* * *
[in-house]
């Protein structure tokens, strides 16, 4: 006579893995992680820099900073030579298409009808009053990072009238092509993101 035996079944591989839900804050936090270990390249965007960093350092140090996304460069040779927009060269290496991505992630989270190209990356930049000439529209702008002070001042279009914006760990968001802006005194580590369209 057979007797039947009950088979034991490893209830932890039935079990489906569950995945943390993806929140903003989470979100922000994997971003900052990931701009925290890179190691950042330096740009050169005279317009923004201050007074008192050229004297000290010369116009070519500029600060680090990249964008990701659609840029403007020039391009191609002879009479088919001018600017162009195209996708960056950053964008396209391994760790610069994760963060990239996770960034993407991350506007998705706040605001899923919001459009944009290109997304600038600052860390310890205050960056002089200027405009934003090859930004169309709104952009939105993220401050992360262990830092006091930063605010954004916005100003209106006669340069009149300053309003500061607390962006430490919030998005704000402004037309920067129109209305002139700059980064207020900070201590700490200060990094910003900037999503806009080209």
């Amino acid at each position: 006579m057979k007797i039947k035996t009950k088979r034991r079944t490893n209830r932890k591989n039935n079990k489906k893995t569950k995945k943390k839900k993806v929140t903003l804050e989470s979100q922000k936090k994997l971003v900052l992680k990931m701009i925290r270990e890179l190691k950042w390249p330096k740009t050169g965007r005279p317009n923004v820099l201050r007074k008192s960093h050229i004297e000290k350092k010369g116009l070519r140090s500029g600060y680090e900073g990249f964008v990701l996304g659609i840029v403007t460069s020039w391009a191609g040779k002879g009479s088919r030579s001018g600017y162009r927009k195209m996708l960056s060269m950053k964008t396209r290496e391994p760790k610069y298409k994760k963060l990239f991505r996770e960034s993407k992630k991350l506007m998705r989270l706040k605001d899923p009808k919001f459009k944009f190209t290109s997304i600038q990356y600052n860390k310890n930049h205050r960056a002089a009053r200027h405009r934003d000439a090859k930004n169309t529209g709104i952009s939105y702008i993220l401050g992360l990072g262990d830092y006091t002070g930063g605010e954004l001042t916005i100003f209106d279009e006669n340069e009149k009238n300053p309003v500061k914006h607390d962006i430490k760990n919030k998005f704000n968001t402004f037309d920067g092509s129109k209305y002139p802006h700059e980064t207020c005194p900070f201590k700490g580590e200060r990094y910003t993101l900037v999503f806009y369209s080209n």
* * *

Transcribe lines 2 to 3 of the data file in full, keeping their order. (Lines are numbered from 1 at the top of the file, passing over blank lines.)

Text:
């Protein structure tokens, strides 16, 4: 006579893995992680820099900073030579298409009808009053990072009238092509993101 035996079944591989839900804050936090270990390249965007960093350092140090996304460069040779927009060269290496991505992630989270190209990356930049000439529209702008002070001042279009914006760990968001802006005194580590369209 057979007797039947009950088979034991490893209830932890039935079990489906569950995945943390993806929140903003989470979100922000994997971003900052990931701009925290890179190691950042330096740009050169005279317009923004201050007074008192050229004297000290010369116009070519500029600060680090990249964008990701659609840029403007020039391009191609002879009479088919001018600017162009195209996708960056950053964008396209391994760790610069994760963060990239996770960034993407991350506007998705706040605001899923919001459009944009290109997304600038600052860390310890205050960056002089200027405009934003090859930004169309709104952009939105993220401050992360262990830092006091930063605010954004916005100003209106006669340069009149300053309003500061607390962006430490919030998005704000402004037309920067129109209305002139700059980064207020900070201590700490200060990094910003900037999503806009080209």
């Amino acid at each position: 006579m057979k007797i039947k035996t009950k088979r034991r079944t490893n209830r932890k591989n039935n079990k489906k893995t569950k995945k943390k839900k993806v929140t903003l804050e989470s979100q922000k936090k994997l971003v900052l992680k990931m701009i925290r270990e890179l190691k950042w390249p330096k740009t050169g965007r005279p317009n923004v820099l201050r007074k008192s960093h050229i004297e000290k350092k010369g116009l070519r140090s500029g600060y680090e900073g990249f964008v990701l996304g659609i840029v403007t460069s020039w391009a191609g040779k002879g009479s088919r030579s001018g600017y162009r927009k195209m996708l960056s060269m950053k964008t396209r290496e391994p760790k610069y298409k994760k963060l990239f991505r996770e960034s993407k992630k991350l506007m998705r989270l706040k605001d899923p009808k919001f459009k944009f190209t290109s997304i600038q990356y600052n860390k310890n930049h205050r960056a002089a009053r200027h405009r934003d000439a090859k930004n169309t529209g709104i952009s939105y702008i993220l401050g992360l990072g262990d830092y006091t002070g930063g605010e954004l001042t916005i100003f209106d279009e006669n340069e009149k009238n300053p309003v500061k914006h607390d962006i430490k760990n919030k998005f704000n968001t402004f037309d920067g092509s129109k209305y002139p802006h700059e980064t207020c005194p900070f201590k700490g580590e200060r990094y910003t993101l900037v999503f806009y369209s080209n």